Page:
89 sets stage for Palmer's exit

72-year-old legend says today `will be it' - his farewell at Masters

The Masters

April 12, 2002|By Don Markus | Don Markus,SUN STAFF

AUGUSTA, Ga.--The memories flooded back for Arnold Palmer yesterday at Augusta National Golf Club, as did the tears.

While the scene for the opening round of the 66th Masters might not have been as emotional for Palmer as playing in his last U.S. Open at Oakmont in 1994, it was still touching and certainly a bit tough to watch the four-time champion struggle in shooting an 89.

Though the thousands of fans who have followed him over the years, including some who go back to his debut here in 1955, would love to see Palmer, 72, continue to play at Augusta, the golfer simply known as "The King" will play his last competitive round in the Masters today.

"I've been thinking about it for some time now," Palmer said after equaling his worst score in a major. "It doesn't mean I'm going to quit playing golf. It just means I'm going to just have some more fun."

Asked if today's round will definitely be his last at the Masters, Palmer took his best shot of the day.

"Tomorrow will be it. That's it. I don't want to get a letter," Palmer said, referring to the controversial letter sent by tournament officials earlier this year to three former older champions, telling them their "lifetime" exemption had ended.

It was a struggle from the start yesterday for Palmer. After hitting his tee shot on the 435-yard, par-4 opening hole in the fairway, he needed a 3-wood to get to the green. He barely reached the front, and putted his next ball off the green. He wound up four-putting for double-bogey 6.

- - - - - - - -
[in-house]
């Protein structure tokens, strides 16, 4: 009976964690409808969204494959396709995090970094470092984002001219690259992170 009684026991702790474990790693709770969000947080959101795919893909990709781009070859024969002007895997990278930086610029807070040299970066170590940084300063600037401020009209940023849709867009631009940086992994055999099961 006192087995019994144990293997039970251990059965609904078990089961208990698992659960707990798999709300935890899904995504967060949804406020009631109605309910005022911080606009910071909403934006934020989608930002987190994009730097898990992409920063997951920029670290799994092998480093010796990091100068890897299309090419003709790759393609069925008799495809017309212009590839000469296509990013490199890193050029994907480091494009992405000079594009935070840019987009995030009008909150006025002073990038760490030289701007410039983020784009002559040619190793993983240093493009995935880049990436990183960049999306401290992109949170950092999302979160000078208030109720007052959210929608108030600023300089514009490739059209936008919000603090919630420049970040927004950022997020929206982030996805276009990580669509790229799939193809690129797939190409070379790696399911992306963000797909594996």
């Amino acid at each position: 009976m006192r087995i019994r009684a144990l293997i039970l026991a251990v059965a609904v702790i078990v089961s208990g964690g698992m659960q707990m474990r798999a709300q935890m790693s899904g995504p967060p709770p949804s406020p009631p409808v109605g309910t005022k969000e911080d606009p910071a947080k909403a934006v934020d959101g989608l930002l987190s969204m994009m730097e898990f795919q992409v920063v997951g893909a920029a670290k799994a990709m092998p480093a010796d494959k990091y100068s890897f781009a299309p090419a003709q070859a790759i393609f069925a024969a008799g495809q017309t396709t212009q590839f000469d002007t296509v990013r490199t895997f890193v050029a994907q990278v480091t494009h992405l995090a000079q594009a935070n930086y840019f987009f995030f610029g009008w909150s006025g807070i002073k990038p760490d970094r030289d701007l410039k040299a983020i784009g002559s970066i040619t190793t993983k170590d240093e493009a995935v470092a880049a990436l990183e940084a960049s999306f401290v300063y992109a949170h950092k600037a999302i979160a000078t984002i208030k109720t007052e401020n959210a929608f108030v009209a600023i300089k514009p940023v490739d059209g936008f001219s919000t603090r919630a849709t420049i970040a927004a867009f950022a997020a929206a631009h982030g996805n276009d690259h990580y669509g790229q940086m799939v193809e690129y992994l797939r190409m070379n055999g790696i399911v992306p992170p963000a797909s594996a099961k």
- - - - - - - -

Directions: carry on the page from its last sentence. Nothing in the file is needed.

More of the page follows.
"Then I knew what kind of writing was on the wall," said Palmer.

It didn't matter to the fans, who gave him a standing ovation at each green and each tee.

"The gallery, as you know, they've been fantastic, and they were no less than that today," said Palmer. "They were very protective ... and, of course, that made me feel good. On the other hand, as someone said to me, how do you account for this large gallery when you're not playing worth a damn?' "

Palmer waited a moment for the punch line.

"I said, `Well, hell, the ones I don't know by their first name are relatives,' " said Palmer.

If there is any tournament that is synonymous with Palmer, it is the Masters. It was here in 1958 that Palmer won the first of his seven major championships and, more importantly, launched his legend. It was here that the term "Arnie's Army" first appeared in a headline in the local newspaper.

"There's no question that Augusta has meant an awful lot to me over the years," he said. "It may have been the one tournament that really kicked me off and got me started in my career. So it [today's round] will be emotional. But you know, those things happen, and I'm not sad about it. I'm sad that I'm not playing well enough to play and represent the kind of golf I'd like to represent."

In a prepared statement later on, Masters chairman Hootie Johnson said, "It would be impossible to enumerate all the contributions Arnold Palmer has made to the Masters. He has provided us with countless years of excitement and thrills, and has shown us how the game of golf is supposed to be played. We owe a debt to Arnold, and he will always have a very special place in Masters history."

Palmer said he is committing to playing in this year's senior majors, including the U.S. Senior Open that is scheduled for Caves Valley Golf Club near Baltimore in late June.

While he talked about some of the memories he will take from both his victories here as well as his most painful defeat - in 1961, he double-bogeyed the par-4 18th on Sunday to lose by a shot to Gary Player - his next-to-last round here provided playing partner Robert Hamilton with a memory that will likely last his lifetime.

"I mean playing in the Masters is a dream, but to play with Arnold Palmer is just unimaginable to get that pairing," said Hamilton, 24, who earned his invitation by finishing second in last year's U.S. Amateur and shot 77 yesterday. "To play with him on this golf course, there are no words to describe it."

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